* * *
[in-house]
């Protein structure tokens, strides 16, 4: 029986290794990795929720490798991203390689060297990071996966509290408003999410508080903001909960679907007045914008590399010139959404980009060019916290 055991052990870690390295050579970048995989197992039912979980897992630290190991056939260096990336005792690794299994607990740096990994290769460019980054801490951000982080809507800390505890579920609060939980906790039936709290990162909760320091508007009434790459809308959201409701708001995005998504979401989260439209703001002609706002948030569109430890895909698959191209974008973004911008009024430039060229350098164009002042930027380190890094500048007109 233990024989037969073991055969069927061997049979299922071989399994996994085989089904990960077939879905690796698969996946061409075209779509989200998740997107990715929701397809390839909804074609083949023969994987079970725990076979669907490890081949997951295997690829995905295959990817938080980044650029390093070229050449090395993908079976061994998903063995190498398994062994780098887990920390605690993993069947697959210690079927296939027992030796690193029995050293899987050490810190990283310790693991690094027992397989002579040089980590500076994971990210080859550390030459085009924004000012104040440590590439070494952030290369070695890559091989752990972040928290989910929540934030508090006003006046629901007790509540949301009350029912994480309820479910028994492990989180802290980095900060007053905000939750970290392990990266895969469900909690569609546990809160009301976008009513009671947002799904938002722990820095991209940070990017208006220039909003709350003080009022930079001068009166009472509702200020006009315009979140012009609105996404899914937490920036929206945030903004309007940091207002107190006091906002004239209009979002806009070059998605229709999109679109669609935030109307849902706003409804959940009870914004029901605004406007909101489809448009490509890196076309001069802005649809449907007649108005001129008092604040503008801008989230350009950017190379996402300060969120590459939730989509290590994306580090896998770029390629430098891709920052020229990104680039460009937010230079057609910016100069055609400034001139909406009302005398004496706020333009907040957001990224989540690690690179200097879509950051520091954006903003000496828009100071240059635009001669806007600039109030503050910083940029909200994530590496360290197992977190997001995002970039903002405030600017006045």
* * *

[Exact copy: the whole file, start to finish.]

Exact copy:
[in-house]
């Protein structure tokens, strides 16, 4: 029986290794990795929720490798991203390689060297990071996966509290408003999410508080903001909960679907007045914008590399010139959404980009060019916290 055991052990870690390295050579970048995989197992039912979980897992630290190991056939260096990336005792690794299994607990740096990994290769460019980054801490951000982080809507800390505890579920609060939980906790039936709290990162909760320091508007009434790459809308959201409701708001995005998504979401989260439209703001002609706002948030569109430890895909698959191209974008973004911008009024430039060229350098164009002042930027380190890094500048007109 233990024989037969073991055969069927061997049979299922071989399994996994085989089904990960077939879905690796698969996946061409075209779509989200998740997107990715929701397809390839909804074609083949023969994987079970725990076979669907490890081949997951295997690829995905295959990817938080980044650029390093070229050449090395993908079976061994998903063995190498398994062994780098887990920390605690993993069947697959210690079927296939027992030796690193029995050293899987050490810190990283310790693991690094027992397989002579040089980590500076994971990210080859550390030459085009924004000012104040440590590439070494952030290369070695890559091989752990972040928290989910929540934030508090006003006046629901007790509540949301009350029912994480309820479910028994492990989180802290980095900060007053905000939750970290392990990266895969469900909690569609546990809160009301976008009513009671947002799904938002722990820095991209940070990017208006220039909003709350003080009022930079001068009166009472509702200020006009315009979140012009609105996404899914937490920036929206945030903004309007940091207002107190006091906002004239209009979002806009070059998605229709999109679109669609935030109307849902706003409804959940009870914004029901605004406007909101489809448009490509890196076309001069802005649809449907007649108005001129008092604040503008801008989230350009950017190379996402300060969120590459939730989509290590994306580090896998770029390629430098891709920052020229990104680039460009937010230079057609910016100069055609400034001139909406009302005398004496706020333009907040957001990224989540690690690179200097879509950051520091954006903003000496828009100071240059635009001669806007600039109030503050910083940029909200994530590496360290197992977190997001995002970039903002405030600017006045």